Dried leaves and eggshells together?


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Hi guys

I've a really small gardening setup (8-10 pots) and no compost bin. My question is - is there any real tangible benefit if I crush dried leaves and dried eggshells together and mix them in the soil once in 3 months? I don't necessarily need to do it since I buy compost from my local nursery and add it anyway but the leaves and eggshells are a waste that I wish to put to use, if it wont impact my plants adversly.

Thoughts on this?

Thanks in advance for your time to respond.
 
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Yes, you can use egg shells but, it takes a long time for them to break down into nutrients that plants can uptake. Incorporating dried leaves INTO the soil reduces nitrogen. It is best to use dried crushed leaves on the surface of the soil. Composted dried leaves incorporated into the soil is OK.
 
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Good stuff. I use both.

Like most composting and soil amendments, the bigger the particles, the longer they take to break down and be utilized. You'll see a lot of articles saying an eggshell will still be an eggshell a year in the compost pile. They may appear so, but there has been utilization at the surface. It just takes years to break down large chinks of eggshell.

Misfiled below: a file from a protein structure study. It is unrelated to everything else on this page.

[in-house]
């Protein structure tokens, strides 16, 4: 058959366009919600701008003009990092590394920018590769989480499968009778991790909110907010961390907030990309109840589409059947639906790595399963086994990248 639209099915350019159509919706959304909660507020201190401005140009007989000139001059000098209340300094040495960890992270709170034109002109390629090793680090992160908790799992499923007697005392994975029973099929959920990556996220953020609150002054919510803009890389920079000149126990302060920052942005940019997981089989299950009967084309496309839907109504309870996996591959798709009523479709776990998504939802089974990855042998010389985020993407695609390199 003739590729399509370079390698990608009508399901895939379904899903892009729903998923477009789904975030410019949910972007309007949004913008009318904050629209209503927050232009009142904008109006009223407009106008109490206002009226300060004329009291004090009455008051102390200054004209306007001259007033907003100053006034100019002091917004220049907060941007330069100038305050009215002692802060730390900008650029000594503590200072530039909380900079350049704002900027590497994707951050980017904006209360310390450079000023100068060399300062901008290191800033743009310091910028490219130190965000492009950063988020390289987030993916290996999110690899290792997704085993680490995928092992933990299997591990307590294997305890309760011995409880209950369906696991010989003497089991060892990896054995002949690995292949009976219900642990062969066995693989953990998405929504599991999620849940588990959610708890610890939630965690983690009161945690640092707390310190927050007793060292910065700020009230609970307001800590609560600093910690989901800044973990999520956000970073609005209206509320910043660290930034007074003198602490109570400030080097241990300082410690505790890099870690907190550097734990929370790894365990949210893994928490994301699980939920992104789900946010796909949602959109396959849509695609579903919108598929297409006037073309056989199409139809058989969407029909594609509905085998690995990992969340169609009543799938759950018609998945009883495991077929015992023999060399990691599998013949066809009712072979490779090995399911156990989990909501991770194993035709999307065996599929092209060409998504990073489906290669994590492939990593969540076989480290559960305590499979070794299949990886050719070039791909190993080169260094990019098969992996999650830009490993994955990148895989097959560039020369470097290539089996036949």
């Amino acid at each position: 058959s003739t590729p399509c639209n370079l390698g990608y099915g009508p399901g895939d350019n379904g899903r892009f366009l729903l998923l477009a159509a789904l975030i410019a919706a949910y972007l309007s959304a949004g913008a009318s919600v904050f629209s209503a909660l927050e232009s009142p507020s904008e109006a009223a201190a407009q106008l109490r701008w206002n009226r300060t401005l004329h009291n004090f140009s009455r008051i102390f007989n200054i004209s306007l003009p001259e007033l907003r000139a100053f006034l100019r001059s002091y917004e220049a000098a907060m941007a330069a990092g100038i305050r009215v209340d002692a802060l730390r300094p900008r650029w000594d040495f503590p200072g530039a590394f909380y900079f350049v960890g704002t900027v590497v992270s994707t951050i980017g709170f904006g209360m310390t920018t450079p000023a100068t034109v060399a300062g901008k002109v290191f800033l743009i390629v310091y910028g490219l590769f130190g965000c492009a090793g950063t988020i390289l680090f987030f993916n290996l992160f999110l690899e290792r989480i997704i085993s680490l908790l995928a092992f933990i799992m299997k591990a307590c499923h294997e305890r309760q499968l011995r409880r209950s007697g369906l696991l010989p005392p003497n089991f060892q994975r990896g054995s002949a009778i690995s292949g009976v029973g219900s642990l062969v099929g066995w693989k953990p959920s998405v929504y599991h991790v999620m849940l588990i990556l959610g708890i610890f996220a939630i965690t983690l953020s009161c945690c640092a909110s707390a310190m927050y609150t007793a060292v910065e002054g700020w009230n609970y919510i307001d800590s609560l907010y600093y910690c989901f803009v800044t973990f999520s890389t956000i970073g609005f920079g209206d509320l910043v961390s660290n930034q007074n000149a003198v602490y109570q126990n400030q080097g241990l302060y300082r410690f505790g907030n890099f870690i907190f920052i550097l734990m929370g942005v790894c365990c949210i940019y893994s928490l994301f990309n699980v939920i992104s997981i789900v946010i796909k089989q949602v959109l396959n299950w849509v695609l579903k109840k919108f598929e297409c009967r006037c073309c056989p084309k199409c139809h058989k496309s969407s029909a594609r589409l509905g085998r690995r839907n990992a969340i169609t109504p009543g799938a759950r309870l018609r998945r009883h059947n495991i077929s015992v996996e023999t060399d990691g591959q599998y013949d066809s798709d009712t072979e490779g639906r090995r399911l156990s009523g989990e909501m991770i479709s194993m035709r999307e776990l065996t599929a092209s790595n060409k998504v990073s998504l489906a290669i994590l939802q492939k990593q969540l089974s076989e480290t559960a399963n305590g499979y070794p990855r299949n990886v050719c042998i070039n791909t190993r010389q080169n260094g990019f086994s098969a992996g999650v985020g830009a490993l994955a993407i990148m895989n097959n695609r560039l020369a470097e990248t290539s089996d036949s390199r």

I get the eggshells from an average of about 6 cases of 15 dozen eggs about once a week...all year long. I dump them on stainless window screens I got free. After a few days they are bone dry. I dump all the eggshells in my garden cart or wheelbarrow and then use a garden rake with the cart like a giant mortar and pestle. Once I get them busted up into about dime-sized pieces, I use a nutribullet to whizz them up into a grainy powder. It takes some finagling. Then I add the powder directly to beds, containers, soil mixes, etc. I also leave the powder to continue drying for several more days, then seal the container and store it for later.

BTW, it's not just for the 39% or so calcium content. There are other minerals (https://www.researchgate.net/public...OF_CHICKEN_EGGSHELL_FOR_USE_AS_A_BIO-RESOURCE) as well as the fact that since these eggshells are not washed, they still have a bit of egg white covering the shells. That all gets into the powder.

Also, sometimes when it will be wet or damp, I'll just mechanically beat the shells until they are about those same dime-sized pieces and work them into the compost layers. The bits will take several years to break down but act like slow release.

The powder also seems to be relished by my worms. Since they don't have teeth, they usually have to wait for bigger items to be broken down by fungi & bacteria before they can process substrates. Powdered eggshell is no problem for them.

Also, the bulk of my composting efforts uses fall leaves as the "browns". I pick up hundreds of large paper leaf bags from my neighborhood each fall.
 

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